Correcting Converging Verticals in Photoshop
You can see the problem of converging verticals where you take a photo of a tall building and the vertical elements of the building appear to converge inwards. This can make a building appear to be distorted and leaning backwards. Sometimes this effect is desirable whilst at other times it’s not.
The following images illustrate the problem.
What Causes Converging Verticals
When you take a photograph of a tall building there is a tendency to tilt the camera upwards in order to include more of the building in the frame. It’s this tilting of the camera that causes the converging verticals effect. If you were able to keep the back of the camera (or the camera sensor to be more accurate) parallel to the vertical face of the building you would not see the convergence effect.
The problem with the previous suggestion is that keeping the back of the camera parallel with the building would most likely prevent you from getting all the building in the frame unless you were using a very wide angle lens. This in itself introduces a greater convergence effect. The alternative is to move further away from the building as distance from the subject is also an important variable.
Historically architectural photographers have address the problem of converging verticals by using special cameras or lenses that have a tilt and shift capability. This allows perspective correction to be introduced in order to fix the convergence. Unfortunately these cameras and lenses are bulky, expensive and take a lot of skill to master. This puts the solution out of reach for most photographers.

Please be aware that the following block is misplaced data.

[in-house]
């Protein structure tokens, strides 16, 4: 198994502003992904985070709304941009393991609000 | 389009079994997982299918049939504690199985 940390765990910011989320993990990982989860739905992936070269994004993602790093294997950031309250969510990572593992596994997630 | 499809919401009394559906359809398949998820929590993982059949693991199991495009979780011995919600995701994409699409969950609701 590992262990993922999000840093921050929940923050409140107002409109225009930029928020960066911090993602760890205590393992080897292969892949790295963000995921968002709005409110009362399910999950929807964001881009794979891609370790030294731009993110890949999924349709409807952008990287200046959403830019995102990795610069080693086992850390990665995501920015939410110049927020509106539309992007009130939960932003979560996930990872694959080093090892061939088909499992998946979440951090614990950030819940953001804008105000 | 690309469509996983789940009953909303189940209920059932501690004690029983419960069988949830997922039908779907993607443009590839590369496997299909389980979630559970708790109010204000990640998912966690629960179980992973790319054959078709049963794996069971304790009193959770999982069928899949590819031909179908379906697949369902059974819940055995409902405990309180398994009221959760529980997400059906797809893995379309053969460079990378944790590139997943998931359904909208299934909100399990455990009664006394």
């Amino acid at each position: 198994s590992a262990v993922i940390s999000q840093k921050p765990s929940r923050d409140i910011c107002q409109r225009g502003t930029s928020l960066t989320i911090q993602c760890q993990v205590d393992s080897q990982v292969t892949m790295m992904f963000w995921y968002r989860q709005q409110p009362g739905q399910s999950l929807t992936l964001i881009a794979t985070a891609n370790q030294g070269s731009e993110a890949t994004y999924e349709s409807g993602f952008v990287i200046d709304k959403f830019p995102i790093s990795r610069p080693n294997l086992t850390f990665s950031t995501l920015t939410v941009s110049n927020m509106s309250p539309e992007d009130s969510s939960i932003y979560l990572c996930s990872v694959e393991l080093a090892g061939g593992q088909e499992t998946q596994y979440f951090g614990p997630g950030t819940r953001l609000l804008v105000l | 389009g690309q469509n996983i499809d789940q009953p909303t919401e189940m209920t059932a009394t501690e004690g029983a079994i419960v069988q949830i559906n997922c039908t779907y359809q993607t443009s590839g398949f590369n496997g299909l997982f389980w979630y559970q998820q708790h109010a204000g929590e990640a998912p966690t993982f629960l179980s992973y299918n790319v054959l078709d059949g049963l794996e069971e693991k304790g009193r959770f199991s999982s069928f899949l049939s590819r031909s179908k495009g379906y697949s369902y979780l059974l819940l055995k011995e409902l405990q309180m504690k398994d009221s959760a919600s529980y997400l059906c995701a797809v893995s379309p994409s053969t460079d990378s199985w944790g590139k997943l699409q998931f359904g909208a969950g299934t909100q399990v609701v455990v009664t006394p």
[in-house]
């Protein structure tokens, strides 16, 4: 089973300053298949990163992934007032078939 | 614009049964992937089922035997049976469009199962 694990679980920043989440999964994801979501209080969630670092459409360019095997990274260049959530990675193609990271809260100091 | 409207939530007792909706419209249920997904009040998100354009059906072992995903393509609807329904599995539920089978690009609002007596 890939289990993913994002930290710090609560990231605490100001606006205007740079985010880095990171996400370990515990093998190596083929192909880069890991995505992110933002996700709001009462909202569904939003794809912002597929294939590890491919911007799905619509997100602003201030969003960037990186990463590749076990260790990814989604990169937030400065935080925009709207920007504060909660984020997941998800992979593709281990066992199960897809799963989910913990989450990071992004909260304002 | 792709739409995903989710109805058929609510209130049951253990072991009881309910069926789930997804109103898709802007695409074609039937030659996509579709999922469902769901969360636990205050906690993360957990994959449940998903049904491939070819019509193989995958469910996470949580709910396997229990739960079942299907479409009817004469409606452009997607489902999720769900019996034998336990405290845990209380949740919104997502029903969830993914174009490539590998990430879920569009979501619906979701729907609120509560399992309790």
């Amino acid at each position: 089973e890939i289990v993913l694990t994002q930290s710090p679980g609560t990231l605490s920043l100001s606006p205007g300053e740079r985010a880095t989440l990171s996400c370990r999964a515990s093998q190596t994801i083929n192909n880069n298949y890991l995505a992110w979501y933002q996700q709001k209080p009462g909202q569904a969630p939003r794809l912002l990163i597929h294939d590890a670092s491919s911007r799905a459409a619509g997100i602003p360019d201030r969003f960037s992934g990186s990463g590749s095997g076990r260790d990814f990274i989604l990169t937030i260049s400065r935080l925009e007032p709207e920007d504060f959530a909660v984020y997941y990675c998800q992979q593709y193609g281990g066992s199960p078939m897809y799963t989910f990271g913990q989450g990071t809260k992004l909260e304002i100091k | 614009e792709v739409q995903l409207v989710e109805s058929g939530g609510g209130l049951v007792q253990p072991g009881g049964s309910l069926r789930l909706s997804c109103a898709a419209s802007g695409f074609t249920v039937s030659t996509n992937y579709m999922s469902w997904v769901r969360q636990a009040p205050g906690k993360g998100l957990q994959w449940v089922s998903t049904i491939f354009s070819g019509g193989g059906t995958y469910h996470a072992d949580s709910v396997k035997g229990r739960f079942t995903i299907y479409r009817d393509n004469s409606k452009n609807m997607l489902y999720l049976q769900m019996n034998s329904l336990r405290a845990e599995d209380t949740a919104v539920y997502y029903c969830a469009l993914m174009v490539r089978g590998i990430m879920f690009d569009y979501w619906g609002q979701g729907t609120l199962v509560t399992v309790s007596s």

With the advent of digital photography we can now correct the problem in image editing tools such as Photoshop.
Correcting Converging Verticals in Photoshop
Here is the process of correcting converging verticals in Photoshop.
- Open the image you want to adjust in Photoshop
- Create a new layer by copying the image. You can do this be selecting “Layers | New | Layer via copy” from the menu. Alternatively use the keyboard short cut of Ctrl + J (windows) or Command + J (Mac).
- Click on the new Layer in the Layers window to ensure it is selected.
- Select “Edit | Transform | Perspective” from the menu. This will cause the entire layer to be selected.
- Pick one of the transform handles in either top corner of the image and click and drag it outwards. As you do this you will see either side of the image move out and the verticals start to become more upright. Once you are satisfied you can release the mouse and the transformation is complete.
- The new layer is not essential to the process but its good practice and allows you to delete the layer if you make a mistake.
- You can also use some of the other transformation controls such as Distort but you will then need to control both sides of the image independently.
- You may find that removing all convergence makes the image appear too short and unnatural. Some images are helped by a little convergence.
- You can press Ctrl + ‘ on the keyboard to toggle grid lines on and off (the ‘ symbol is on the same key as the @ symbol on many keyboards). These can help you align the verticals.
Change your Shooting Style
To achieve the best results from this correction process you may need to change your shooting style. Here are a few further tips to help:
- Avoid introducing too much convergence of verticals in your images. Consider moving further away from your subject and using a longer focal length lens.
- Try to minimise any tilting of the camera so that the back of the camera remains parallel to the vertical face of the subject.
- Often it can help you to keep the camera parallel to the subject by gaining a little height. Sometimes this is not possible but do look around for options.
- Leave a little dead space around the frame as this can make correction and subsequent cropping easier.
You might also find the following article useful which contains a video demonstrating how the Transform Tool can be used in Photoshop.
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